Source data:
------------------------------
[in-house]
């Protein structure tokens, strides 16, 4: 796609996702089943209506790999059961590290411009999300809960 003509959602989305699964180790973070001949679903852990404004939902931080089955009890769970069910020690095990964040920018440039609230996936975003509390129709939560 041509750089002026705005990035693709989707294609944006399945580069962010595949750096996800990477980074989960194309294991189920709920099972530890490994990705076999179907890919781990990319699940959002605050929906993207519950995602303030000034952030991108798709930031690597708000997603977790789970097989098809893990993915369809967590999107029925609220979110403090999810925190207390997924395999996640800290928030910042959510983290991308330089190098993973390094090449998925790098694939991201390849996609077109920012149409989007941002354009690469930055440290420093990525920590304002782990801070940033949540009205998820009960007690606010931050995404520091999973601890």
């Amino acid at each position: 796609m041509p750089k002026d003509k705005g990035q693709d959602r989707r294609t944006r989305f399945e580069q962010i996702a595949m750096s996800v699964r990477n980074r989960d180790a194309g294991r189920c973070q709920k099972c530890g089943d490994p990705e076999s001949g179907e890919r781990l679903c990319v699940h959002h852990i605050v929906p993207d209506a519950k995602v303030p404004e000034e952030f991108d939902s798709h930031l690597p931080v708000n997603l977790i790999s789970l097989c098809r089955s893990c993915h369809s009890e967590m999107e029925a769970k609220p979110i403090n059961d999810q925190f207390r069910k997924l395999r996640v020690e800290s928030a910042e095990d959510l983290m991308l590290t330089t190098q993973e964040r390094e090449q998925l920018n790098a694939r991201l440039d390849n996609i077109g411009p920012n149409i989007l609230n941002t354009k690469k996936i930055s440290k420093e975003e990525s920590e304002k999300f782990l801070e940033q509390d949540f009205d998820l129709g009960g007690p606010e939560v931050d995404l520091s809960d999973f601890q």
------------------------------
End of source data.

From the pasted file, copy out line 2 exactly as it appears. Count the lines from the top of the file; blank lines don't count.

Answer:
């Protein structure tokens, strides 16, 4: 796609996702089943209506790999059961590290411009999300809960 003509959602989305699964180790973070001949679903852990404004939902931080089955009890769970069910020690095990964040920018440039609230996936975003509390129709939560 041509750089002026705005990035693709989707294609944006399945580069962010595949750096996800990477980074989960194309294991189920709920099972530890490994990705076999179907890919781990990319699940959002605050929906993207519950995602303030000034952030991108798709930031690597708000997603977790789970097989098809893990993915369809967590999107029925609220979110403090999810925190207390997924395999996640800290928030910042959510983290991308330089190098993973390094090449998925790098694939991201390849996609077109920012149409989007941002354009690469930055440290420093990525920590304002782990801070940033949540009205998820009960007690606010931050995404520091999973601890």